Poof Tardiff: 1949 VII

Hello fellow Berlinites. Berlin and Gorham fire fighters battled a forest fire which had burned through an area on Enman Hill for more than 24 hours.

The fire started on Tuesday, August 23, in the mid-afternoon and was fought by at least 40 men until 10 pm on that same day. It was believed to have been started by people who were picking berries above the Cascade reservoir. The wind got hold of the flames and carried the fire toward Berlin and Gorham. A trench was dug around to keep it from spreading beyond control.

After the men had brought this fire in check above ground, they found that it began burning underground. The firefighters who fought this fire all day Wednesday, had to turn the sod to stamp out the underground fire. They also had to break a small dam to get the necessary water down to the fire. Firemen were led by Forest Fire Warden and Berlin Chief O.B. Bergquist.

A sad accident took place in Berlin, when two-year-old Paul Demers drowned at Upper Church Street on Wednesday, August 31, 1949. Paul and his twin brother Andre were playing at the edge of a swimming hole which was located in a field about one hundred feet from the paved portion of Upper Church Street. When the mother noticed that Andre was alone, she became alarmed, as the twins were always together.

Mrs. Demers hurried to the nearby swimming hole attracting neighbors with her yells. Mr. Edward Roy pulled the boy from the water and along with other neighbors tried in vain to revive the young lad.

Meantime, the fire department and an ambulance arrived at the scene a few minutes later and a respirator was used. Two doctors, Dr. L. P. Beaudoin and Dr. Paul Dumontier also aided in the effort to save the boy's life, but the young fellow had been in the water too long.

This swimming hole was said to have been dug out by Mr. Frank Demers years before 1949 to provide a source of spring water and when it proved to be inadequate, it was used as a swimming hole. It is always a great family tragedy to lose a young child like that.

Headlines in an early September paper stated that Notre Dame High School reported a record registration. Berlin's parochial school “On the Hill” reported its largest enrollment since its foundation in 1941. There were four hundred boys and girls that signed up at the office of the new headmaster Sister M. St. Priscilla.

With a Masters degree from Boston College and a doctorate in the art of oratory from the Staley College of the spoken word, Brookline, Massachusetts, Sister Priscilla, for the past eight years was a professor of English journalism in this and the speech arts at Revere College in Nashua, New Hampshire.

The following week it was noted in the headlines that about 3,443 boys and girls had enrolled in Berlin's schools. The opening enrollment for Berlin's parochial schools was 2,358 and for the public schools, it was 1,085.

One of the most interesting events of the 1949-1950 school year was the opening of the new St. Patrick's School on Blanchard Street. Visitors and students declared it to be one of the best looking and most completely equipped schools in all all of New England back then. At this time we had 11 schools in Berlin. They were: Notre Dame, Berlin High, Berlin Junior High, St. Regis Academy, St. Patrick, Angel Guardian, St. Joseph's, St. Benedict's, Brown, Marston and Bartlett.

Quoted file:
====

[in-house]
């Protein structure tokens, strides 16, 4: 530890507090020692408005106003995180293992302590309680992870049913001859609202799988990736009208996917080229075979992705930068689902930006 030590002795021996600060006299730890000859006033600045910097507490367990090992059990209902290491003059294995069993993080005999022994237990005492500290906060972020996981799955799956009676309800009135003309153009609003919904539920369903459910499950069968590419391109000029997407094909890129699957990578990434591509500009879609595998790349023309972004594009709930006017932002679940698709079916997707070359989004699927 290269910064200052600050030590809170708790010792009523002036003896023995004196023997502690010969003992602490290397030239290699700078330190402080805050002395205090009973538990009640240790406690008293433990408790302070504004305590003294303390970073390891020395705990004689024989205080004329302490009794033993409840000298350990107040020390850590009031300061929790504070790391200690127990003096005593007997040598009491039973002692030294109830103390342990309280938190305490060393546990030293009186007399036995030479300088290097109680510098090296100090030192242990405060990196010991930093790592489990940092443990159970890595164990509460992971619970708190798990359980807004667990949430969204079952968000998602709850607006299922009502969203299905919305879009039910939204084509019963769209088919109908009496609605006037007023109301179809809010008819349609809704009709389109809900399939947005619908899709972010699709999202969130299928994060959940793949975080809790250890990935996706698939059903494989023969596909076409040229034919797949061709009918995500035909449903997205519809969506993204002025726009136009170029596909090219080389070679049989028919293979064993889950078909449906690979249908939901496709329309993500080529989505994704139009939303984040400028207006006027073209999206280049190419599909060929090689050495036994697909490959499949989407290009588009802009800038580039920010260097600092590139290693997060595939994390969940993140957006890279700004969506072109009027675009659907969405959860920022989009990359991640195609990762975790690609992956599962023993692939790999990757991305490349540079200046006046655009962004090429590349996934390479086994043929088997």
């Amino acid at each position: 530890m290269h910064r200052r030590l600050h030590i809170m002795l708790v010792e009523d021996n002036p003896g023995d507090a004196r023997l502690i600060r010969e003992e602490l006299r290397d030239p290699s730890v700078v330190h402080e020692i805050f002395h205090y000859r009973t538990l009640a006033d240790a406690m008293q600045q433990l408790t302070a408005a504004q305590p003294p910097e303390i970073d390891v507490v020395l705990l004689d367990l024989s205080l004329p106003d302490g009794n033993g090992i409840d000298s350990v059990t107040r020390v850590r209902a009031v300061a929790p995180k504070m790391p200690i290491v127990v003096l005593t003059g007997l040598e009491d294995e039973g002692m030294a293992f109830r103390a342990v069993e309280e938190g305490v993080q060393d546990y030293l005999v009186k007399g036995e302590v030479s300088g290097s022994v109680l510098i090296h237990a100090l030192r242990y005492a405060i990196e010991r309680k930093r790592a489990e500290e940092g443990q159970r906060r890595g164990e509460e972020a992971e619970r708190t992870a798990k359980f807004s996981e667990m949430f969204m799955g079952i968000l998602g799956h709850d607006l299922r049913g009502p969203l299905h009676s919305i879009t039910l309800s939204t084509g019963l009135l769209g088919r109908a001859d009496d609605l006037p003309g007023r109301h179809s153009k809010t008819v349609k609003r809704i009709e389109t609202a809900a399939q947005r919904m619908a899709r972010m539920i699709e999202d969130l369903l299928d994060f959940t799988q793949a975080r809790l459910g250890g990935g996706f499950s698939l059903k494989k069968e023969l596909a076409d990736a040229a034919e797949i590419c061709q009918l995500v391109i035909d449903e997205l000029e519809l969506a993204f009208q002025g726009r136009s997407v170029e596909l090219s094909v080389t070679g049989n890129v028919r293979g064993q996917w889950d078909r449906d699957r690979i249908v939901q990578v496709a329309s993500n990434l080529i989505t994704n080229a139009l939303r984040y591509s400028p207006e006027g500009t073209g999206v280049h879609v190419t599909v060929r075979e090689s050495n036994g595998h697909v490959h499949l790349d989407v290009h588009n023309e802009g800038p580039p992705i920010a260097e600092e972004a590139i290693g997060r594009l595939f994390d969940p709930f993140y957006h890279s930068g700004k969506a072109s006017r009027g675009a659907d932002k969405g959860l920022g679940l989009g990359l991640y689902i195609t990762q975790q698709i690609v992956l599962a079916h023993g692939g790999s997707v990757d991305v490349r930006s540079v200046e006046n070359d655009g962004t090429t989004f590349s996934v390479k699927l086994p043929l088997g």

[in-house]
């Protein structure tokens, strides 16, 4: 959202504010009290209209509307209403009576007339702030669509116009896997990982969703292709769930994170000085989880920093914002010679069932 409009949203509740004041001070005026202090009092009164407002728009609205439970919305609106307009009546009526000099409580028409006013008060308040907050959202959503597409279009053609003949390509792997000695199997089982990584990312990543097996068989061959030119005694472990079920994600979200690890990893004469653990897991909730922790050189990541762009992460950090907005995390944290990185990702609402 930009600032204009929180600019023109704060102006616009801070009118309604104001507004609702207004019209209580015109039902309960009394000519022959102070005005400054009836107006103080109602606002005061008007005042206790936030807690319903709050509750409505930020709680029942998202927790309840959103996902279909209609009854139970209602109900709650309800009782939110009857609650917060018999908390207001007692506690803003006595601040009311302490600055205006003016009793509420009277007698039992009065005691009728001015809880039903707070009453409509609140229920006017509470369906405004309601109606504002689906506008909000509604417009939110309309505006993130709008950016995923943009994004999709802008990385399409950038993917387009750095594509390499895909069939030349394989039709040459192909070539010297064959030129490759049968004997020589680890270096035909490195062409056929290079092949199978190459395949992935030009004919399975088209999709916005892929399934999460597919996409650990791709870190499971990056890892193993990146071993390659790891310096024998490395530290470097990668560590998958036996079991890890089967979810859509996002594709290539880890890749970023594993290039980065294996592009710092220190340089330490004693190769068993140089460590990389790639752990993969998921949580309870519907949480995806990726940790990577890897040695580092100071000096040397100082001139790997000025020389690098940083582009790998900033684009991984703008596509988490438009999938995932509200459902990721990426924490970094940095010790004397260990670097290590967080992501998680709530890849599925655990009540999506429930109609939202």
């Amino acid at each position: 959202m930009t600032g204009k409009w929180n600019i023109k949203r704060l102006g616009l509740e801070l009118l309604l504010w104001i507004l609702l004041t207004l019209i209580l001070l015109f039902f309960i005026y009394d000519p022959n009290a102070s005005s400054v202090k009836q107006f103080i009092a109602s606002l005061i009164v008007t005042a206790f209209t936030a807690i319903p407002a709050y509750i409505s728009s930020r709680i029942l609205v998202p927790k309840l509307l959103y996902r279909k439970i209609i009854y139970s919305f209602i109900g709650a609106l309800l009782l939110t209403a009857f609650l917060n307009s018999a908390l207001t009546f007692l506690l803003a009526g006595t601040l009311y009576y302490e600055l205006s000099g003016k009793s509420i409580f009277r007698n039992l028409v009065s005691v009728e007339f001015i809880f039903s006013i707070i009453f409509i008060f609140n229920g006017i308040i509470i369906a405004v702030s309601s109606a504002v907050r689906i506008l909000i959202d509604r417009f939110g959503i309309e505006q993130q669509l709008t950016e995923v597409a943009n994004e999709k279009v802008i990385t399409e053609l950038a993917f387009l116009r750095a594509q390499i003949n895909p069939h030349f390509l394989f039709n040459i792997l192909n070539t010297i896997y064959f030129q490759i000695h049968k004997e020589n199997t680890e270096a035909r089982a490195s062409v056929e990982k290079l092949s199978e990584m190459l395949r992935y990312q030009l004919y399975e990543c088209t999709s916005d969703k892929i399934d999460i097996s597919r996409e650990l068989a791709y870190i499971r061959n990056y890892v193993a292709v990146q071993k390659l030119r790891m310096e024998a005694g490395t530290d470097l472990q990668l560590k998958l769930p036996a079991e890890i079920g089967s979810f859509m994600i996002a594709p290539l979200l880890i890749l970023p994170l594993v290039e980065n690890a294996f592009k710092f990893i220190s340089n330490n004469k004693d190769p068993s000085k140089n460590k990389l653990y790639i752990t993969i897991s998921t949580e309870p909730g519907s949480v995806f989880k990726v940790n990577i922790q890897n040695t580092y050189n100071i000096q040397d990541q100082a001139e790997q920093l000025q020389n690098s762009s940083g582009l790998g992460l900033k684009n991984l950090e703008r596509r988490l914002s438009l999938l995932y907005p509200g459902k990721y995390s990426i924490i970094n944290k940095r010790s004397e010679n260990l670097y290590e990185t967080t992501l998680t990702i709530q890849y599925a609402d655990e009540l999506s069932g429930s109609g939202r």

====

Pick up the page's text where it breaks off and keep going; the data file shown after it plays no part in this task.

The North Country and Berlin were saddened on September 19, 1949, with the death of Mr. James E. Laffin who was 70 years of age. Mr. Laffin was the oldest active employee in the point of service for the Brown Company. His death occurred Monday morning at his home in Shelburne, New Hampshire.

Mr. Laffin was a chief scaler with our beloved Brown Company and joined this organization as an employee in 1896, before Berlin became a city with a Mayor and Council.

During his first few years working for the then Berlin Mills Company, Laffin did all types work in the Kennebago, Maine area, where he gained the experience and knowledge in a career that he was to follow the rest of his life.

In 1900, he became clerk in the Kennebago District and the next year took over the duties of clerk of accounts, supplies and equipment at the Brown Farm in the Magalloway, Maine. Remember that all the wood that was cut back then was sent down the brooks, rivers, across lakes and finally to the Androscoggin River to the mills of Berlin. Some of this wood made a journey of almost 100 miles.

Laffin later served the company in the Redington District of Maine, where they maintained a storehouse for long log operations at the Madrid sawmill.

During the years 1908 to 1910, when the company was operating in Cambridge Town, New Hampshire, Mr. Laffin clerked at the storehouse and on the Umbagog Lake Drive. During the building of the Millsfield, New Hampshire railroad, he handled all of the orders and deliveries of supplies for the construction of this logging railway and for the logging jobs in the area.

For five years, beginning in 1912, Mr. Laffin was in charge of accounting for the ordering of supplies for the Fitzgerald Land and Lumber Company, a subsidiary of the Berlin Mills Company with offices in Island Pond, Vermont. In 1917 he became superintendent of the company's Vermont operations.

The following year he was named as an instructor and auditor for woods clerks, but in 1919 returned to logging operations as superintendent of the Little Magalloway River and Aziscoos Lake District.